A parliamentary inquiry into the franchising industry handed down its report in March.
The report has made 71 recommendations, which if adopted, will see a significant change to how the franchising industry in Australia will operate.
The bipartisan report was damming in its review and called for new laws and greater enforcement powers to the regulator.
The $170 billion industry in Australia has seen significant disputes between franchisors and franchises.
The report described the current regulatory environment as having, “manifestly failed to deter systemic poor conduct and exploitative behaviour and has entrenched the power imbalance”.
The report also found rampant underpayment, unfair contracts and an imbalance of power between franchisees and franchisors are some of the commonly raised issues.
Disturbingly the report drew parallels between the franchising sector and the behaviour uncovered by the Banking Royal Commission.
The report recommends the taskforce examine making unfair contract terms in franchise agreements illegal, investigate options for a public franchise register with franchisors providing updated disclosure documents, and template franchise agreements annually.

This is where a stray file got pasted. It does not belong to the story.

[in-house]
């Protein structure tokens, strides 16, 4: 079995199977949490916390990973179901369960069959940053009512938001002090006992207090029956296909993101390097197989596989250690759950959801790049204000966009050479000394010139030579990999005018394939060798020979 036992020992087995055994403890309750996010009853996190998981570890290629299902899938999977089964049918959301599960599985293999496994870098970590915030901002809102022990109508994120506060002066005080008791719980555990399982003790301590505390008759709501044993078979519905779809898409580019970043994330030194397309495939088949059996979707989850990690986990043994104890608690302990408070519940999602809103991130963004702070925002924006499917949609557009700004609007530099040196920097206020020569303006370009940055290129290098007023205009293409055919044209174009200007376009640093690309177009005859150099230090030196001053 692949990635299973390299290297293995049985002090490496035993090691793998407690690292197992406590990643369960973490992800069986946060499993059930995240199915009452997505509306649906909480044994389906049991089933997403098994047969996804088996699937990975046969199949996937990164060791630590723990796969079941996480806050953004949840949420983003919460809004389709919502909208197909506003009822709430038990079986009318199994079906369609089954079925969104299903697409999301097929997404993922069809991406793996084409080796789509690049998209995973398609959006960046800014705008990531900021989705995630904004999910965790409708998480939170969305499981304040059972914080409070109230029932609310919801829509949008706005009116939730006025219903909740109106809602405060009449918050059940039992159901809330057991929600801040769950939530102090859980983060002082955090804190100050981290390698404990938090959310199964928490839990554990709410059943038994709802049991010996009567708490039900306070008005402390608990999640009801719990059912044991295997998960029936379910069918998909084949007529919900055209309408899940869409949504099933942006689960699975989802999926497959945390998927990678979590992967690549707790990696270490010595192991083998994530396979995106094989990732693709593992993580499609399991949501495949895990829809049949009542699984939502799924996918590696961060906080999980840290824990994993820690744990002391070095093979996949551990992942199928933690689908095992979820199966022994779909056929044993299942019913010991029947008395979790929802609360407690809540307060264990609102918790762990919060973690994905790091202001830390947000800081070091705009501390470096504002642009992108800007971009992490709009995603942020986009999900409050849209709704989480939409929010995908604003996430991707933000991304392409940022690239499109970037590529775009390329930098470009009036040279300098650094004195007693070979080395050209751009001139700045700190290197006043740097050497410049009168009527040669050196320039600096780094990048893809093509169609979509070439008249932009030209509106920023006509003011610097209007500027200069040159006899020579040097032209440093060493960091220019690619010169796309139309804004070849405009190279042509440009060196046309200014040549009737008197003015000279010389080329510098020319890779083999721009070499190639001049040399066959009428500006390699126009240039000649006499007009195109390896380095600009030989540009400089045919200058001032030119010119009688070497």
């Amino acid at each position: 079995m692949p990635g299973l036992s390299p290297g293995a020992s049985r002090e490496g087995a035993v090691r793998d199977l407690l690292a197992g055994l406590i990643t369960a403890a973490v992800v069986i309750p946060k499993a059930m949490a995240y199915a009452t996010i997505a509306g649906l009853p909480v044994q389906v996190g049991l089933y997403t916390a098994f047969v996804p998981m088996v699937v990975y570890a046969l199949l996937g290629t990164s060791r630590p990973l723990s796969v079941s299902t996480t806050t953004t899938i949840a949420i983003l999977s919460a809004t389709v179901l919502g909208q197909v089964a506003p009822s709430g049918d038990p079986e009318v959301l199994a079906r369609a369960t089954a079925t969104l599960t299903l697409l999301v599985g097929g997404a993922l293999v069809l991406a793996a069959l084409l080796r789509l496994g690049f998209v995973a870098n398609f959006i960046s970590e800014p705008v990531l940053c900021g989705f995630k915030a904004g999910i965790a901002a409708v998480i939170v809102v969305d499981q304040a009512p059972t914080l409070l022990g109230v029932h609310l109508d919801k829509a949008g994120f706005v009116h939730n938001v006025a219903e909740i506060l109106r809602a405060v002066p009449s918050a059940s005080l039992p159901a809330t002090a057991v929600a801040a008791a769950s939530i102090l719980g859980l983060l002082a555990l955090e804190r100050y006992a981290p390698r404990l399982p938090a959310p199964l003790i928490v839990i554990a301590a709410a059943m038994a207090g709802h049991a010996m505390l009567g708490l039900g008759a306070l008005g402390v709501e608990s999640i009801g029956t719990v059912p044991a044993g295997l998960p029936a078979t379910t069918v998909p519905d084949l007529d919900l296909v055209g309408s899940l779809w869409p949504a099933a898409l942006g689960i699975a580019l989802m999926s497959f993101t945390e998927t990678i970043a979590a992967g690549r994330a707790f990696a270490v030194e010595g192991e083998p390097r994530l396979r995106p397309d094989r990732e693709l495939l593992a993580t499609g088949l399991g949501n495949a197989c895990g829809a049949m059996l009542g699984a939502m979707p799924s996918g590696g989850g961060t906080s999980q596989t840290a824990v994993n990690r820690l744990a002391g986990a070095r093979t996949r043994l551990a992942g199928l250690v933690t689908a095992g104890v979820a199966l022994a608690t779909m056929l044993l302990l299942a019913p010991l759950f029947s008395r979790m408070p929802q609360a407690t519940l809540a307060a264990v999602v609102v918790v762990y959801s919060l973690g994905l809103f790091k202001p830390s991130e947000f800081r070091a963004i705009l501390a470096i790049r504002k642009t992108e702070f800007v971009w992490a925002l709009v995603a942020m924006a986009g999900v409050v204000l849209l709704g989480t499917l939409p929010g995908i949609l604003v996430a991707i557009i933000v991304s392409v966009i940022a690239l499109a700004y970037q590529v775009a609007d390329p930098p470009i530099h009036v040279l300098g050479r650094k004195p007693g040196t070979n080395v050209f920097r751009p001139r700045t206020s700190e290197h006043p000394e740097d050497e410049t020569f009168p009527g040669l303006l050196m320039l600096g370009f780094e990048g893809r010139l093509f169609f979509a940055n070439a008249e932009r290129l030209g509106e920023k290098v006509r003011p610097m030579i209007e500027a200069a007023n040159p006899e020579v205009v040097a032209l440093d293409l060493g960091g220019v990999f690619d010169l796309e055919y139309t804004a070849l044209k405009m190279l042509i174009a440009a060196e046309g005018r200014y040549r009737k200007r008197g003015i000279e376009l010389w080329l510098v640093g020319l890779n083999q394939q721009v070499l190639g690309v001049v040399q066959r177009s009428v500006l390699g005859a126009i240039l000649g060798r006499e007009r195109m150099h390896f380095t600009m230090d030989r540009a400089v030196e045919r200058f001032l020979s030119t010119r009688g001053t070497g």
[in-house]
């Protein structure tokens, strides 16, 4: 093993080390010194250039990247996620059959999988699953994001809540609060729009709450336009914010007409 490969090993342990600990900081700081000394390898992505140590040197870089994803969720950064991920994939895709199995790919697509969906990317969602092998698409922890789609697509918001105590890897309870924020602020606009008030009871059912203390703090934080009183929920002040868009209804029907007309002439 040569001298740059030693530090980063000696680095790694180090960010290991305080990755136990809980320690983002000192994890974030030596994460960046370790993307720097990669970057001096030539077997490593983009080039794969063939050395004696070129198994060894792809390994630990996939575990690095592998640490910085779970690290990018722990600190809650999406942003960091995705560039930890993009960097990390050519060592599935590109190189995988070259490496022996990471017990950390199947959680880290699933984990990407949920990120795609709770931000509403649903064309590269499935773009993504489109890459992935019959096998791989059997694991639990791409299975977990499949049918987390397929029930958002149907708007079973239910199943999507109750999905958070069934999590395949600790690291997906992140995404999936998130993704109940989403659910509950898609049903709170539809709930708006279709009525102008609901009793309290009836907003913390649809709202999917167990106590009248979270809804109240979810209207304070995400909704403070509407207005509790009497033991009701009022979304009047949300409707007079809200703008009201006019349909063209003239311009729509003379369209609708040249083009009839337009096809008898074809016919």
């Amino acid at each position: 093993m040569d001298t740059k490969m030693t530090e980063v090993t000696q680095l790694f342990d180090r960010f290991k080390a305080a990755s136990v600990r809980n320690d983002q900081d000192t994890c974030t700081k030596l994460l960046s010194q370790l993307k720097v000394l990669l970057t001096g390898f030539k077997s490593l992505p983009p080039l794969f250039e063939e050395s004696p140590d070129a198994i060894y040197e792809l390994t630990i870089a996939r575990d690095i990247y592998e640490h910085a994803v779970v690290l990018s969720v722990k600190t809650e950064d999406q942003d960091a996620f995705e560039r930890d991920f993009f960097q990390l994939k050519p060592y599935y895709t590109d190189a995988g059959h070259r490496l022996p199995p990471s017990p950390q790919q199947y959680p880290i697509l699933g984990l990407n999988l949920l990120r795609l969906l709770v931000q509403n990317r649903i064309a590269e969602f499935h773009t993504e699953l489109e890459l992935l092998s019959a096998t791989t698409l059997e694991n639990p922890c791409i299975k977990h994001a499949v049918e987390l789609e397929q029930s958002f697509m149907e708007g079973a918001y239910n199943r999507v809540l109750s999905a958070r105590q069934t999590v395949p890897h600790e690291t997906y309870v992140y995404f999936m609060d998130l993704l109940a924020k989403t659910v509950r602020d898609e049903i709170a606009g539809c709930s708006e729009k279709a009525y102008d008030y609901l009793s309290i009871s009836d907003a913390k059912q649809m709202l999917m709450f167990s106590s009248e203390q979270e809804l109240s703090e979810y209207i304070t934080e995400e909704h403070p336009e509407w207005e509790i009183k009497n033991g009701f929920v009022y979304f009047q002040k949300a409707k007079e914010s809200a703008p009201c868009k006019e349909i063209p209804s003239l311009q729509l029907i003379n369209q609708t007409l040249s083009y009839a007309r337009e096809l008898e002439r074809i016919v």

It recommended civil penalties if franchisors fail to comply.
The report calls for the ACCC, the Australian Taxation Office and the corporate watchdog, the Australian Securities and Investments Commission, to launch investigations into embattled Retail Food Group, its current and former directors and officers for potential insider trading, tax evasion, quality of audit, directors’ duties and continuous disclosure.
The report called on the government to establish a taskforce to consider and implement the recommendations.
In response Small Business Minister Michaelia Cash said the establishment of an inter-agency taskforce was the first recommendation of the committee.
She said the government had now set up that taskforce and that it would examine the feasibility and implementation of the committee’s other recommendations.
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